I wanted to feel jubilation over the topic of Easter Sunday. Over the day that Jesus rose from the dead after He was crucified and appeared before his disciples to issue the Great Commission. Where he proclaimed that after we died to our old selves, under Christ, we received a new life of freedom. A proclamation that spoke about courage and boldness for those who had great faith in Jesus. A proclamation to share about a faith to “all nations”.
But I experienced hesitation, not boldness.
After the questions were asked, I was handed an easter egg from the black bag the non-recording guy clutched, and walked away to prayer gathering reflecting over the encounter. I wasn’t able to respond instantly with these feelings. I didn’t understand the meaning of Easter Sunday to me then. How Good Friday played into all of it. And most of all, I was worried that what I would say would be misrepresented. I feared that what I said would impact how others would view who God was, a thing I couldn’t control.
And you know what was ironic? I wasn’t talking to two random passerbys that I intentionally reached out in order to talk about faith. Nor were they homeless street youth or adults who had asked for money/food whilst on “The Drag” street right next to the university campus.
They were two casually dressed, middle-class men who were part of a Christian ministry that genuinely wanted to know my opinion about Easter Sunday and who Jesus Christ was to me.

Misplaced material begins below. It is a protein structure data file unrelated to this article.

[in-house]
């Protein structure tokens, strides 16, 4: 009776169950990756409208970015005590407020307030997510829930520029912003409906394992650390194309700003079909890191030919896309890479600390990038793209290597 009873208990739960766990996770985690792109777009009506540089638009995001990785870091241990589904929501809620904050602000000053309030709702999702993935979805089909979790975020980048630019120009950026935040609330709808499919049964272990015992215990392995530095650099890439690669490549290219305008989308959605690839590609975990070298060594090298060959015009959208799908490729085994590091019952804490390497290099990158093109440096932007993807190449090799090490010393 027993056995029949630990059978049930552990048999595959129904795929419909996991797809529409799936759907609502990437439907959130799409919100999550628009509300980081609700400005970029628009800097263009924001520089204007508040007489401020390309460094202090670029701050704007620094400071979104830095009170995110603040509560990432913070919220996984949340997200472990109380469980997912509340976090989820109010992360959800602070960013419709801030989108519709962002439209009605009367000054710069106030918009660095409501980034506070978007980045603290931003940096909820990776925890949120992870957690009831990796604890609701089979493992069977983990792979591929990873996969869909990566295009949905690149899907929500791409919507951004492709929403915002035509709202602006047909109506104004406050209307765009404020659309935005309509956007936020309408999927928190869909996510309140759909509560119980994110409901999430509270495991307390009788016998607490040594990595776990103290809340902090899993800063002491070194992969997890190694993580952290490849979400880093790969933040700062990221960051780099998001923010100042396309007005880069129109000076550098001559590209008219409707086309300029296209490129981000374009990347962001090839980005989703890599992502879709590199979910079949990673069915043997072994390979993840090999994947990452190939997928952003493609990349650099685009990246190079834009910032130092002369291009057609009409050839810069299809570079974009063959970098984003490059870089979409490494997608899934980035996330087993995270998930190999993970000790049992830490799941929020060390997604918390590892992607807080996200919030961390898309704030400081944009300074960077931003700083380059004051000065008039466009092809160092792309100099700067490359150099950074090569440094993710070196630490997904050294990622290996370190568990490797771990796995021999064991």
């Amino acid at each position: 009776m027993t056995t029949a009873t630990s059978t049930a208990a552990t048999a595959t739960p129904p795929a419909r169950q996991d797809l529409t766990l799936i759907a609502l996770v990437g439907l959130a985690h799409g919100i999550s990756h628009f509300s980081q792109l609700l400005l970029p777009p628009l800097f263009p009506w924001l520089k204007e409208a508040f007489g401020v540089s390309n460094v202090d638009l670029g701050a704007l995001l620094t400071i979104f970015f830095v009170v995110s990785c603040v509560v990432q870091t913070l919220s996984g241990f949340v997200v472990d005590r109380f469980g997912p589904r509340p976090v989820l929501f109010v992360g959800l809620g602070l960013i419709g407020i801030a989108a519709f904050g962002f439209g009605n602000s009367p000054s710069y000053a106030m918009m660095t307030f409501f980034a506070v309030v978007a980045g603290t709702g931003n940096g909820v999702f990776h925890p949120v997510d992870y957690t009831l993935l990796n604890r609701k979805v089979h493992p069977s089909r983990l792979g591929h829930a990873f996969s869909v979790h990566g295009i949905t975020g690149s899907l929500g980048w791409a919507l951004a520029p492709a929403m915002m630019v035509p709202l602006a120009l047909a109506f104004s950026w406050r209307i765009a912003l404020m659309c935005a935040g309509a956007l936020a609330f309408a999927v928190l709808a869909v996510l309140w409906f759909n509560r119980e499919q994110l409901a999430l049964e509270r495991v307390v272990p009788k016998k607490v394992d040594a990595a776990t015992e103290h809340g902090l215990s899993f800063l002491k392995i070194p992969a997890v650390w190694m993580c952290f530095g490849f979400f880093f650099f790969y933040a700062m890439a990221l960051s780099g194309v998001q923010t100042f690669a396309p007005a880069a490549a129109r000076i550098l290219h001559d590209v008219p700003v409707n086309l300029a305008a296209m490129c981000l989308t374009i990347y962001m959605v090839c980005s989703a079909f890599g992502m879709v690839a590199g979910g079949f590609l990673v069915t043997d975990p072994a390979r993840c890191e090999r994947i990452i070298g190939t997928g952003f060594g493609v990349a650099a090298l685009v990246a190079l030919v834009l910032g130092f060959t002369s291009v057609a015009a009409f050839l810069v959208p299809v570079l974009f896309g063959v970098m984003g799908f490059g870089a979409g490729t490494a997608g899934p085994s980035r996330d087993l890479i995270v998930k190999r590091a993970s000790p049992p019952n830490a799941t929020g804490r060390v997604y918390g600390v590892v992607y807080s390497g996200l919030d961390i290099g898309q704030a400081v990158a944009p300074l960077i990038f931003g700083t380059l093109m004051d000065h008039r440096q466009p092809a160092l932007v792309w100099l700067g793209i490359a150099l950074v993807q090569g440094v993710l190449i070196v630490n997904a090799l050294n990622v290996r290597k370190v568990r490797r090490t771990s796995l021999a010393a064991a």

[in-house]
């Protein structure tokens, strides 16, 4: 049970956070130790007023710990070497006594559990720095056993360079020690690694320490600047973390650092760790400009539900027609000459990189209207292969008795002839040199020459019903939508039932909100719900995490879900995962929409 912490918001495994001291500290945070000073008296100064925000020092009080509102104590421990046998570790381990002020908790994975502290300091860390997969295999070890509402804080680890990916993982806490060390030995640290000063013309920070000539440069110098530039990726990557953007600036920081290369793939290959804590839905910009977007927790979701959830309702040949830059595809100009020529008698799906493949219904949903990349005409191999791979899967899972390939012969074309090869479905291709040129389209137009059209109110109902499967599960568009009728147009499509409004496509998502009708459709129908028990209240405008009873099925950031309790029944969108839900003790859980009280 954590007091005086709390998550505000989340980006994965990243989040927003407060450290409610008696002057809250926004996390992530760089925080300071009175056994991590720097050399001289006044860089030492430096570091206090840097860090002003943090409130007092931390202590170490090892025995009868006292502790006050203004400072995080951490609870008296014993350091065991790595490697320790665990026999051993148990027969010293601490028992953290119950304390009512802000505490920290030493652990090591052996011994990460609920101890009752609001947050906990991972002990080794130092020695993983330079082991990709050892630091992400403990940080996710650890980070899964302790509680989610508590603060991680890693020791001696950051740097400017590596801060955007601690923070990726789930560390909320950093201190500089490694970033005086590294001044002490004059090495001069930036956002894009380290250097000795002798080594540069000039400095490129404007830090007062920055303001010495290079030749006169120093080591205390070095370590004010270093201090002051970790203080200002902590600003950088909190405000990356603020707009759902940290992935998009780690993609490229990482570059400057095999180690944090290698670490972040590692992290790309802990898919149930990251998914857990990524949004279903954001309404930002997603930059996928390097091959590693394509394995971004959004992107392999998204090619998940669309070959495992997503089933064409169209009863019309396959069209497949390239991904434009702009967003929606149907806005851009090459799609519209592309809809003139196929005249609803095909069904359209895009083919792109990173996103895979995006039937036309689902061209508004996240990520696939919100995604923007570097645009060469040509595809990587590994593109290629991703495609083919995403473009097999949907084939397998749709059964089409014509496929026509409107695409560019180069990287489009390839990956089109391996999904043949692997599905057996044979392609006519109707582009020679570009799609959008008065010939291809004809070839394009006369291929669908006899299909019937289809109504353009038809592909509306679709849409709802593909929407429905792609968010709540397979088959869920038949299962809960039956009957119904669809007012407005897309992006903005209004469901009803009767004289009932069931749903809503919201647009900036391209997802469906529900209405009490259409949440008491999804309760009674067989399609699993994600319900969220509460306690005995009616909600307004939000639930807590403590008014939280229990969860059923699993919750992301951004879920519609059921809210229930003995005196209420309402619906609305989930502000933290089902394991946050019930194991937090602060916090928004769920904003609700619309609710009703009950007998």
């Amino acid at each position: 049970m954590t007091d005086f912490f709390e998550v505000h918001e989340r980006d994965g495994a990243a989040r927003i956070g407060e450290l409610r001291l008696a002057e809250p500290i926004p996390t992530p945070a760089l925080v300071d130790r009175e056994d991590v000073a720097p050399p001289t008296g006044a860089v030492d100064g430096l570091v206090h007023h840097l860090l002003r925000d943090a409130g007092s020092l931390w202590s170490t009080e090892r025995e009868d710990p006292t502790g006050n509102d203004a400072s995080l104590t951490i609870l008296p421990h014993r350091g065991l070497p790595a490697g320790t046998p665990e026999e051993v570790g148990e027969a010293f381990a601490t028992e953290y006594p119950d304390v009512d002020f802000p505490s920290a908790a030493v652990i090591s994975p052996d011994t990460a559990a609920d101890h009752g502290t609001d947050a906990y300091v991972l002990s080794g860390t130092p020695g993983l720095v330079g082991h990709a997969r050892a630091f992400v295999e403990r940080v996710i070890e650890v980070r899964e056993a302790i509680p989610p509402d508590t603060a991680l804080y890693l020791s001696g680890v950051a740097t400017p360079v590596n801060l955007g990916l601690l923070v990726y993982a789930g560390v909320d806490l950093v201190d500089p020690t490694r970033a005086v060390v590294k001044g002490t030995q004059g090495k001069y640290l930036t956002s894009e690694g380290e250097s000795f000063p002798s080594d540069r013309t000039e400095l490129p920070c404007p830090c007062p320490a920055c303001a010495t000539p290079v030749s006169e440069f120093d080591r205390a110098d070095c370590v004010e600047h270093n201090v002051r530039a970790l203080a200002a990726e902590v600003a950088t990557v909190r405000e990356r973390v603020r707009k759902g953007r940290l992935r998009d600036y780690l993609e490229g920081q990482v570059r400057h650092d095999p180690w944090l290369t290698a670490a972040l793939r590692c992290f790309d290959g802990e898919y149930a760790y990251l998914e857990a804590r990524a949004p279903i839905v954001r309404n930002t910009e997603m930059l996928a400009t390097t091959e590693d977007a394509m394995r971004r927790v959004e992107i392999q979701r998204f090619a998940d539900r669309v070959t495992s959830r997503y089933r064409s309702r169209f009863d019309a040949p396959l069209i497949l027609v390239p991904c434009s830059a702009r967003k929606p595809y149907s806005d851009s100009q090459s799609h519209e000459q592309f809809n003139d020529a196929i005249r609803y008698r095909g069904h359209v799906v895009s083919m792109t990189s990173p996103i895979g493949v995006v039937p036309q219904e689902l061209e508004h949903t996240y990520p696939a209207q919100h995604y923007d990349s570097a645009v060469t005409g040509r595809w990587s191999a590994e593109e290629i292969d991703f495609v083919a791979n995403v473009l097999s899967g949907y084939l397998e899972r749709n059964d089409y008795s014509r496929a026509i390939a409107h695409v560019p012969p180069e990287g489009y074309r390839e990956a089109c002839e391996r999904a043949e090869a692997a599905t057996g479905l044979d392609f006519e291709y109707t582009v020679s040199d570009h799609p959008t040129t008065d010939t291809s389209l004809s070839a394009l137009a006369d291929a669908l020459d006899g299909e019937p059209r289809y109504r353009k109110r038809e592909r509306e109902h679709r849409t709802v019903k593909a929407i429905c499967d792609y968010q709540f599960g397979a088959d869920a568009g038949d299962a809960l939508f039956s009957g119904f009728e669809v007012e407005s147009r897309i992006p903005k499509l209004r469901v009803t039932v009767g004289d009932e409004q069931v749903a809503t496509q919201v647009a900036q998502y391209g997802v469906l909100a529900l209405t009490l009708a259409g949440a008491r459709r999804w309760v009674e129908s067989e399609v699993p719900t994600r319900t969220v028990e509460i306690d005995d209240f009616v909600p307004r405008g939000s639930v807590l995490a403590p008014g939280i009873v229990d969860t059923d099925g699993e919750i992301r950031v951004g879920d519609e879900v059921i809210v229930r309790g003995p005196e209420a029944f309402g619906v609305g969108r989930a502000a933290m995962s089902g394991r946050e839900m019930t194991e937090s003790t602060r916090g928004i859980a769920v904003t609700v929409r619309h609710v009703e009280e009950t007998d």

If I, who claim to be a Christian, am timid when it comes to sharing my testimony with people of the same faith, how in the world am I able to share the story God wrote in my life to others?
Did I not believe that God saved me when I was a baby, when I had a hole in my heart (ASD), and I had to undergo surgery at almost one year of age? Did I not believe that Jesus was the one who spoke truth to me through middle/high school during my insecurities, where I struggled with my pursuits after countless things to appease classmates, teachers, and parents (and still continue to struggle)? Did I not believe that it was God who brought me through a tribulation this past summer, when I encountered a faith crisis from a church conference that brought me, weak-minded, to my knees sobbing in the secluded health room at the company I worked at because I didn’t know what was real or fake in my faith? Did I not believe that Jesus revived me during a personal retreat in Winter break, where I was able to rest from a mind-breaking semester of programming and absence of God, and I was able to reflect on His Word and remind myself again of His goodness that He provides, and is always there for me even when I cannot see Him?
As I write this all down, either sitting in the prayer gathering of my church, at a hackathon that I’m facilitating, or on the ground near my bed late at night, I realize that God has been working in my life continuously. These past three weeks, God has showed so many things to me through reflective prayer, singing praise, sorrowful confession, and joyous epiphanies. He has reminded me the first love I once had, that I am nothing without Him, and that I need Him in everything I do.
With Easter Sunday, I’m looking forward to be relive again the joy of Jesus’s resurrection. To be recommitted to the Great Commission. (Matthew 28:18–20). To continue to cry out with my soul to God who saved me. And to enjoy today, as I enjoy everyday, knowing that salvation was won and that sin and death no longer has a hold over me.